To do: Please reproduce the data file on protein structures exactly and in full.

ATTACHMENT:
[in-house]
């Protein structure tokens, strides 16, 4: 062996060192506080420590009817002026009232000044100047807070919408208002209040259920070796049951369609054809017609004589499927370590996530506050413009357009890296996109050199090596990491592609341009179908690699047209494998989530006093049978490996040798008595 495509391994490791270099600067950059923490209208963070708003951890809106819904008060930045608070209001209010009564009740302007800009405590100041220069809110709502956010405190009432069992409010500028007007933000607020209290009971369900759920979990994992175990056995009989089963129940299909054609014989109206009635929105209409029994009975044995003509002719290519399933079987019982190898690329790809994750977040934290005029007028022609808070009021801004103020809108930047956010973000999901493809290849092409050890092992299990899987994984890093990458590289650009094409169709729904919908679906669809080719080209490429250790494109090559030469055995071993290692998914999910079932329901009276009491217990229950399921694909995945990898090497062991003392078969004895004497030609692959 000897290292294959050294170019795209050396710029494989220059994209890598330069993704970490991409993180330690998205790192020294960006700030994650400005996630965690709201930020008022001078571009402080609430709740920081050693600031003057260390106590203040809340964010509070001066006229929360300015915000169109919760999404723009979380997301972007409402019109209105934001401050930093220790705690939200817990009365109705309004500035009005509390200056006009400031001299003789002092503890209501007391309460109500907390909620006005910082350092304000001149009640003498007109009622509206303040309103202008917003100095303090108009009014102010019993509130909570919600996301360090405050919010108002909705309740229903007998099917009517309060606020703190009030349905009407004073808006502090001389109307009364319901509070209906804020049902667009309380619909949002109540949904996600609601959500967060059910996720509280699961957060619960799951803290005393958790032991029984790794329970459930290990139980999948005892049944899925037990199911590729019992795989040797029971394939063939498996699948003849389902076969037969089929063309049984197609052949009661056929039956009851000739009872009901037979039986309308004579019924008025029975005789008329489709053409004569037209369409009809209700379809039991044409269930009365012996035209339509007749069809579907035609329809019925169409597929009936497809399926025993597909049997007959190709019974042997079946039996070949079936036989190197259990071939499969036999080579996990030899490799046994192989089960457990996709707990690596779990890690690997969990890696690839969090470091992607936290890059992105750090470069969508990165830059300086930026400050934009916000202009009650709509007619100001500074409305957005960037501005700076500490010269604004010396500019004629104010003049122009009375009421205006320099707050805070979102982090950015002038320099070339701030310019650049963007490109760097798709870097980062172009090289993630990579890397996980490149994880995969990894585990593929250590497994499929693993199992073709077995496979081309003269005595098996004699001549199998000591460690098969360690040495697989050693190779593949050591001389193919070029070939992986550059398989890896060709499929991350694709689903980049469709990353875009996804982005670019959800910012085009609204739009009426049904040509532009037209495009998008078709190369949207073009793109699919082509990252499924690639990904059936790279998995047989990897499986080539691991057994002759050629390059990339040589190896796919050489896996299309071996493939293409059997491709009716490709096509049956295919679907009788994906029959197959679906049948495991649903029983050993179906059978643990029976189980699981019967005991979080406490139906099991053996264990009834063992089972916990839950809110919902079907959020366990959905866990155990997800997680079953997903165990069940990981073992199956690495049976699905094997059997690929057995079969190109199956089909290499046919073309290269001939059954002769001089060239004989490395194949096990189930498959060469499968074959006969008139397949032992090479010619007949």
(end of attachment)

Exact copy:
[in-house]
């Protein structure tokens, strides 16, 4: 062996060192506080420590009817002026009232000044100047807070919408208002209040259920070796049951369609054809017609004589499927370590996530506050413009357009890296996109050199090596990491592609341009179908690699047209494998989530006093049978490996040798008595 495509391994490791270099600067950059923490209208963070708003951890809106819904008060930045608070209001209010009564009740302007800009405590100041220069809110709502956010405190009432069992409010500028007007933000607020209290009971369900759920979990994992175990056995009989089963129940299909054609014989109206009635929105209409029994009975044995003509002719290519399933079987019982190898690329790809994750977040934290005029007028022609808070009021801004103020809108930047956010973000999901493809290849092409050890092992299990899987994984890093990458590289650009094409169709729904919908679906669809080719080209490429250790494109090559030469055995071993290692998914999910079932329901009276009491217990229950399921694909995945990898090497062991003392078969004895004497030609692959 000897290292294959050294170019795209050396710029494989220059994209890598330069993704970490991409993180330690998205790192020294960006700030994650400005996630965690709201930020008022001078571009402080609430709740920081050693600031003057260390106590203040809340964010509070001066006229929360300015915000169109919760999404723009979380997301972007409402019109209105934001401050930093220790705690939200817990009365109705309004500035009005509390200056006009400031001299003789002092503890209501007391309460109500907390909620006005910082350092304000001149009640003498007109009622509206303040309103202008917003100095303090108009009014102010019993509130909570919600996301360090405050919010108002909705309740229903007998099917009517309060606020703190009030349905009407004073808006502090001389109307009364319901509070209906804020049902667009309380619909949002109540949904996600609601959500967060059910996720509280699961957060619960799951803290005393958790032991029984790794329970459930290990139980999948005892049944899925037990199911590729019992795989040797029971394939063939498996699948003849389902076969037969089929063309049984197609052949009661056929039956009851000739009872009901037979039986309308004579019924008025029975005789008329489709053409004569037209369409009809209700379809039991044409269930009365012996035209339509007749069809579907035609329809019925169409597929009936497809399926025993597909049997007959190709019974042997079946039996070949079936036989190197259990071939499969036999080579996990030899490799046994192989089960457990996709707990690596779990890690690997969990890696690839969090470091992607936290890059992105750090470069969508990165830059300086930026400050934009916000202009009650709509007619100001500074409305957005960037501005700076500490010269604004010396500019004629104010003049122009009375009421205006320099707050805070979102982090950015002038320099070339701030310019650049963007490109760097798709870097980062172009090289993630990579890397996980490149994880995969990894585990593929250590497994499929693993199992073709077995496979081309003269005595098996004699001549199998000591460690098969360690040495697989050693190779593949050591001389193919070029070939992986550059398989890896060709499929991350694709689903980049469709990353875009996804982005670019959800910012085009609204739009009426049904040509532009037209495009998008078709190369949207073009793109699919082509990252499924690639990904059936790279998995047989990897499986080539691991057994002759050629390059990339040589190896796919050489896996299309071996493939293409059997491709009716490709096509049956295919679907009788994906029959197959679906049948495991649903029983050993179906059978643990029976189980699981019967005991979080406490139906099991053996264990009834063992089972916990839950809110919902079907959020366990959905866990155990997800997680079953997903165990069940990981073992199956690495049976699905094997059997690929057995079969190109199956089909290499046919073309290269001939059954002769001089060239004989490395194949096990189930498959060469499968074959006969008139397949032992090479010619007949």